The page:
HUNTINGTON — From soda in sippy cups to Mountain Dew before dentist appointments, Huntington dentist Dr. Scott Edmonds has seen a lot in his five years of practice. Three years ago, he made a complete denture set for a 15-year-old boy.
“I couldn’t believe it. I was appalled,” he said.
Experts say a lack of education, poor nutrition and widespread soda consumption contribute to bad dental health across the Tri-State. That gained national attention last month when ABC Television aired a “20/20” report by Diane Sawyer that focused on poverty and included what has become known as the “Mountain Dew mouth” epidemic in nearby eastern Kentucky.
Kentucky dentist Dr. Edwin Smith said he has seen the rampant tooth decay known as “Mountain Dew mouth” for years.
In his 20 years of practice, he has repeatedly asked kids with cavities along their gum lines about their eating and drinking habits. He said 90 percent of them reported drinking a lot of Mountain Dew.
Smith said he’s not bashing the soda, but the way many people drink it should be addressed. Many people will sip on the highly caffeinated and acidic drink all day, every day, he said.
He said the bacteria feed off of the drink’s sugar and produce acidic waste that weakens the enamel and leads to tooth decay.
Pepsi spokesperson Larry Jabbonsky said Friday that education is key and the company has committed to work with Smith. Pepsi plans to give the Kentucky dentist an additional van for his Kids First Dental Care mobile dental program as well as work with schools and nonprofit organizations across the U.S. to encourage healthy lifestyles. He said Pepsi does not advocate consumption of its products as portrayed on “20/20.”
“Wherever we do business, education about health and nutrition and the proper consumption of our products is paramount,” Jabbonsky said.
Pepsi also continues to provide healthier products and offers a wide range of sugar-free and caffeine-free products, he said.
Nevertheless, area dentists say the common consumption of many types of soda and sugary drinks hurts children across the region.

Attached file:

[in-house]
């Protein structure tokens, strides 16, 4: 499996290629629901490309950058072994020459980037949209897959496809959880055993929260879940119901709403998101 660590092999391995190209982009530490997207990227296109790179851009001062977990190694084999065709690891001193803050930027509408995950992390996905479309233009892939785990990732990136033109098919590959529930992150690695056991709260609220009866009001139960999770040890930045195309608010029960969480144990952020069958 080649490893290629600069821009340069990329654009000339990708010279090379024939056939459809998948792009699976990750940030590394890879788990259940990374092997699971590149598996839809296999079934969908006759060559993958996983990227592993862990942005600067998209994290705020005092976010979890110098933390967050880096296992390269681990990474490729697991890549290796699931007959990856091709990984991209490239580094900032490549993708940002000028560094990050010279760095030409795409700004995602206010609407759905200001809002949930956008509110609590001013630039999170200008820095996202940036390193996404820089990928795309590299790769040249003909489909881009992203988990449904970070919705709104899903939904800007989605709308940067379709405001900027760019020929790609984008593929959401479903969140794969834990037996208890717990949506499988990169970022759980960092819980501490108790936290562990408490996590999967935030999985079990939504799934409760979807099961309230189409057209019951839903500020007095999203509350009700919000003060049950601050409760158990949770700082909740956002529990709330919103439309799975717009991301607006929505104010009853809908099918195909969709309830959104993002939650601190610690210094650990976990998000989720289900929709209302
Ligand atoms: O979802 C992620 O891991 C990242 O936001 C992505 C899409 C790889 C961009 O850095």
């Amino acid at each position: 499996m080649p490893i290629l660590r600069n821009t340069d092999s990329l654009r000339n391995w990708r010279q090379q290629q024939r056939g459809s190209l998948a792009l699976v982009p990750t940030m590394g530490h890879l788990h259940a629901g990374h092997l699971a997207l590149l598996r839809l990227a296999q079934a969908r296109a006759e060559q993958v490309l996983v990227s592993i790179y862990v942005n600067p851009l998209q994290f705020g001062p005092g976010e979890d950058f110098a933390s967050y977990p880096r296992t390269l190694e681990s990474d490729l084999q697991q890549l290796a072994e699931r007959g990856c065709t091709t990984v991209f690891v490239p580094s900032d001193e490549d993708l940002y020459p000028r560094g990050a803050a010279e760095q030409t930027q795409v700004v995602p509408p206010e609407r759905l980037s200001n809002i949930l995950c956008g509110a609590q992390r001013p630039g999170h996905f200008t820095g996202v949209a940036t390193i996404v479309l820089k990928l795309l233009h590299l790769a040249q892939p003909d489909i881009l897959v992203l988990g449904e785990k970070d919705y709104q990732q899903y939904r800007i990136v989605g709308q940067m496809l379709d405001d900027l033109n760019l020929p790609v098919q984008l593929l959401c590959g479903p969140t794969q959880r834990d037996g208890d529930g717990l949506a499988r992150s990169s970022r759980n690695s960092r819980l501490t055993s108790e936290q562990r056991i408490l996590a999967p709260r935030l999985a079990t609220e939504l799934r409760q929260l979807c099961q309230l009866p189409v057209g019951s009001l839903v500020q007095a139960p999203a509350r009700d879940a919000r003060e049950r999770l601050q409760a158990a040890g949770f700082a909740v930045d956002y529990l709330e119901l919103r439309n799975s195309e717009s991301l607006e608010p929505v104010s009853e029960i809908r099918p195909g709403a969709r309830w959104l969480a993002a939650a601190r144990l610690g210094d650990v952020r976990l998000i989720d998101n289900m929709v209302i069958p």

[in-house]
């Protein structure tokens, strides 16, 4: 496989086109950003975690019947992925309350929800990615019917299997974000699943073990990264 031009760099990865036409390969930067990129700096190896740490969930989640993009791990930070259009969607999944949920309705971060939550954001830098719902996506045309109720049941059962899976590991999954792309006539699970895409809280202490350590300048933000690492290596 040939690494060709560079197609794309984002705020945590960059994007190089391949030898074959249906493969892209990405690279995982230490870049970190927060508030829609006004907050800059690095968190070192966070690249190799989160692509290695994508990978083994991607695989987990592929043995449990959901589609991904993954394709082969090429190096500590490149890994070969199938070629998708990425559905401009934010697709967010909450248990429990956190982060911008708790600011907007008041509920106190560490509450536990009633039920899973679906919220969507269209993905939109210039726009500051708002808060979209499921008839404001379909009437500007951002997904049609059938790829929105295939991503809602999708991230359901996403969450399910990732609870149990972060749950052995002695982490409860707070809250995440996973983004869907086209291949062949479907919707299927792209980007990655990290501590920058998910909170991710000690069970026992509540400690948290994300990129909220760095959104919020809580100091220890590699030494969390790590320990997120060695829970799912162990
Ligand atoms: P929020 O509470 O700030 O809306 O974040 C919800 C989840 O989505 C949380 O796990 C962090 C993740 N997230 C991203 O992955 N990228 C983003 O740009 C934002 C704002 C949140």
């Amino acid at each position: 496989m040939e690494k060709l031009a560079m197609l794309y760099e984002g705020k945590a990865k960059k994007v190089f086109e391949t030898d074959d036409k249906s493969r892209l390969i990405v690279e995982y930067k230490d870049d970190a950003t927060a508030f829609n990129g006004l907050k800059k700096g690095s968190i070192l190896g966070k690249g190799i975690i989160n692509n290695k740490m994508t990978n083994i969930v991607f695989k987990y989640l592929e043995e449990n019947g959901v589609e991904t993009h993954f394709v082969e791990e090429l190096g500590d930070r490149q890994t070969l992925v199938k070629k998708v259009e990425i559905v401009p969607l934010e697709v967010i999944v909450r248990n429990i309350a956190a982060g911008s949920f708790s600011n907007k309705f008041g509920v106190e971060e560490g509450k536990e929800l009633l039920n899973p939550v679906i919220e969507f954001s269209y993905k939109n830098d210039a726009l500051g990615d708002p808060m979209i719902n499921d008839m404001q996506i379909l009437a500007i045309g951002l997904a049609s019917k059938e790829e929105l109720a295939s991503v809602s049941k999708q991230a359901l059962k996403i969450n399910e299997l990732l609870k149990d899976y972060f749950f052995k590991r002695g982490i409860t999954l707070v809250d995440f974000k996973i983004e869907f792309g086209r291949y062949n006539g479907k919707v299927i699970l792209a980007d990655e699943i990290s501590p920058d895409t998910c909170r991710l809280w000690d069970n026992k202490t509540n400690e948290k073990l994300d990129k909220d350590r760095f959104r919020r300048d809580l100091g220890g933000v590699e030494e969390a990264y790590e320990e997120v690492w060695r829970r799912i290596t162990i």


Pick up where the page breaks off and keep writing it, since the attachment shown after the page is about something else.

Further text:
Smith once looked out his office window to see a mother with a cigarette in her mouth pouring soda into her toddler girl’s sippy cup. He’s seen it inside his office, too, with parents giving children Mountain Dew in the waiting room. He has treated some preschoolers who had decay in every tooth.
Soft drinks aren’t the only problem. Edmonds said juice or milk also can be harmful, as many parents put their children to bed with bottles.
A lack of dental care knowledge is common across West Virginia, according to Dr. Richard Meckstroth, dentist and chair of the department of dental practice and rural health at West Virginia University.
“What goes in a baby bottle is atrocious sometimes. Pop and sugary juices — they put them to bed with it. It just lays and pools in their teeth,” Meckstroth said. “The teeth just don’t have a chance.”
He said some parents think bedtime bottles are OK because baby teeth fall out, but disease in baby teeth can be passed on to permanent teeth.
Toddlers aren’t the only ones sipping on soda, though.
One local dental health educator recalls visiting an area elementary school when she noticed something surprising.
“The kids all had either soda or sweet tea on their desks,” said Bobbi Jo Muto, community oral health coordinator for the Robert C. Byrd Center for Rural Health at Marshall University.
A teacher told Muto the kids were allowed to bring in drinks because the school’s water fountain was bad. After talking to Muto, the teacher said she’d advise the students to bring water.
Muto said seeing an elementary-age child carrying a liter of soda is not uncommon. Part of the problem is economic, she said, with a two-liter bottle of soda less than $2 and a gallon of milk almost $4.
“Which are you going to pick if you are on a limited income?” she said.
Experts say many factors contribute to bad teeth, including a lack of fluoride, access to care and preventive action.